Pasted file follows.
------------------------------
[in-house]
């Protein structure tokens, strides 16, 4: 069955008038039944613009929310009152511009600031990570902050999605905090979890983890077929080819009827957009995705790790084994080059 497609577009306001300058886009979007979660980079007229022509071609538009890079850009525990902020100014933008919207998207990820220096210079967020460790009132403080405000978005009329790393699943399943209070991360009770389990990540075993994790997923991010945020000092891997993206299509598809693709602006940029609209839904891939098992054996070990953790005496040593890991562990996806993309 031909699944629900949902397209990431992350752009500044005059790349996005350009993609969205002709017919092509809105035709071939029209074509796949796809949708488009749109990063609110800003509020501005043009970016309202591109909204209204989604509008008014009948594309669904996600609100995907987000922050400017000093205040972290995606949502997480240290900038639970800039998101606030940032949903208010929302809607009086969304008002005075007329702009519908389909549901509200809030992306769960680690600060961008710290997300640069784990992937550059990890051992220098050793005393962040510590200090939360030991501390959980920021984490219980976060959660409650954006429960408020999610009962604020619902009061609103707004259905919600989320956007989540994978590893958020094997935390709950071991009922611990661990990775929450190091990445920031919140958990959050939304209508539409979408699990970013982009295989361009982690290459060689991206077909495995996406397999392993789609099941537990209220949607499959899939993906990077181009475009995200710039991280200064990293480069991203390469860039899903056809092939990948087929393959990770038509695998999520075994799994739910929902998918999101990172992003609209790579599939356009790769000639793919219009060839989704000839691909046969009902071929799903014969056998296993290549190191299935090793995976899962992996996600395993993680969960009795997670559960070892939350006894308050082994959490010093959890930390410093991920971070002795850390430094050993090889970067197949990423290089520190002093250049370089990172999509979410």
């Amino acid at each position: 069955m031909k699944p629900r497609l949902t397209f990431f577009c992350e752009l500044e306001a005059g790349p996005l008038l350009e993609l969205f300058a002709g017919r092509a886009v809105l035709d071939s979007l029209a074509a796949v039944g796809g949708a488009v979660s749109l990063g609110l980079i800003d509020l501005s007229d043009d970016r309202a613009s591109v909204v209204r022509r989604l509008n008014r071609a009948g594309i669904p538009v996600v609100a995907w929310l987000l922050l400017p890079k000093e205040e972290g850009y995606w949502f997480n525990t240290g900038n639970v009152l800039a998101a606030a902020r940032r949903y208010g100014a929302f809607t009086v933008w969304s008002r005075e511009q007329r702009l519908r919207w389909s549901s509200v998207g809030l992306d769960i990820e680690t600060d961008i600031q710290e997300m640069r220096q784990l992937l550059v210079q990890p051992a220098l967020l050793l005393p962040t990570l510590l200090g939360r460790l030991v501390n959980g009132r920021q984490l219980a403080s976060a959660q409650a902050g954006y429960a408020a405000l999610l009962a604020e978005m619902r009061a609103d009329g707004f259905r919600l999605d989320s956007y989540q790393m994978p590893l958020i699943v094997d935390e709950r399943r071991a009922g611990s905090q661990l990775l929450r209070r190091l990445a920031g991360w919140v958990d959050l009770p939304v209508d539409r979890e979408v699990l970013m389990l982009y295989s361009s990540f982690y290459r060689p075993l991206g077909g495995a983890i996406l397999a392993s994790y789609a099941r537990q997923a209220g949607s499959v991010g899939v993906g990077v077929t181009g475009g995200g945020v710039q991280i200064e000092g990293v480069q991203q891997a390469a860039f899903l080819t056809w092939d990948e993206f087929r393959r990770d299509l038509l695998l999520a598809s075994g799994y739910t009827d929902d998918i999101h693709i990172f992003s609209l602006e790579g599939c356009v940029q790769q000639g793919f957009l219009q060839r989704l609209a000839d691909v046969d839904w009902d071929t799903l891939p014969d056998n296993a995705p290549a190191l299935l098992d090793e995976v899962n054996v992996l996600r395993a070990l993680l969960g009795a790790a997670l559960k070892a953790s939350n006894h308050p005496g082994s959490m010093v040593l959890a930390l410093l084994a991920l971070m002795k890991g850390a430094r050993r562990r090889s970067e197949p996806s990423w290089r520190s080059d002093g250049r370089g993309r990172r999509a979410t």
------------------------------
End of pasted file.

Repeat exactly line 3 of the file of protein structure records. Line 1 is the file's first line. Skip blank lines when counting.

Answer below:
């Amino acid at each position: 069955m031909k699944p629900r497609l949902t397209f990431f577009c992350e752009l500044e306001a005059g790349p996005l008038l350009e993609l969205f300058a002709g017919r092509a886009v809105l035709d071939s979007l029209a074509a796949v039944g796809g949708a488009v979660s749109l990063g609110l980079i800003d509020l501005s007229d043009d970016r309202a613009s591109v909204v209204r022509r989604l509008n008014r071609a009948g594309i669904p538009v996600v609100a995907w929310l987000l922050l400017p890079k000093e205040e972290g850009y995606w949502f997480n525990t240290g900038n639970v009152l800039a998101a606030a902020r940032r949903y208010g100014a929302f809607t009086v933008w969304s008002r005075e511009q007329r702009l519908r919207w389909s549901s509200v998207g809030l992306d769960i990820e680690t600060d961008i600031q710290e997300m640069r220096q784990l992937l550059v210079q990890p051992a220098l967020l050793l005393p962040t990570l510590l200090g939360r460790l030991v501390n959980g009132r920021q984490l219980a403080s976060a959660q409650a902050g954006y429960a408020a405000l999610l009962a604020e978005m619902r009061a609103d009329g707004f259905r919600l999605d989320s956007y989540q790393m994978p590893l958020i699943v094997d935390e709950r399943r071991a009922g611990s905090q661990l990775l929450r209070r190091l990445a920031g991360w919140v958990d959050l009770p939304v209508d539409r979890e979408v699990l970013m389990l982009y295989s361009s990540f982690y290459r060689p075993l991206g077909g495995a983890i996406l397999a392993s994790y789609a099941r537990q997923a209220g949607s499959v991010g899939v993906g990077v077929t181009g475009g995200g945020v710039q991280i200064e000092g990293v480069q991203q891997a390469a860039f899903l080819t056809w092939d990948e993206f087929r393959r990770d299509l038509l695998l999520a598809s075994g799994y739910t009827d929902d998918i999101h693709i990172f992003s609209l602006e790579g599939c356009v940029q790769q000639g793919f957009l219009q060839r989704l609209a000839d691909v046969d839904w009902d071929t799903l891939p014969d056998n296993a995705p290549a190191l299935l098992d090793e995976v899962n054996v992996l996600r395993a070990l993680l969960g009795a790790a997670l559960k070892a953790s939350n006894h308050p005496g082994s959490m010093v040593l959890a930390l410093l084994a991920l971070m002795k890991g850390a430094r050993r562990r090889s970067e197949p996806s990423w290089r520190s080059d002093g250049r370089g993309r990172r999509a979410t």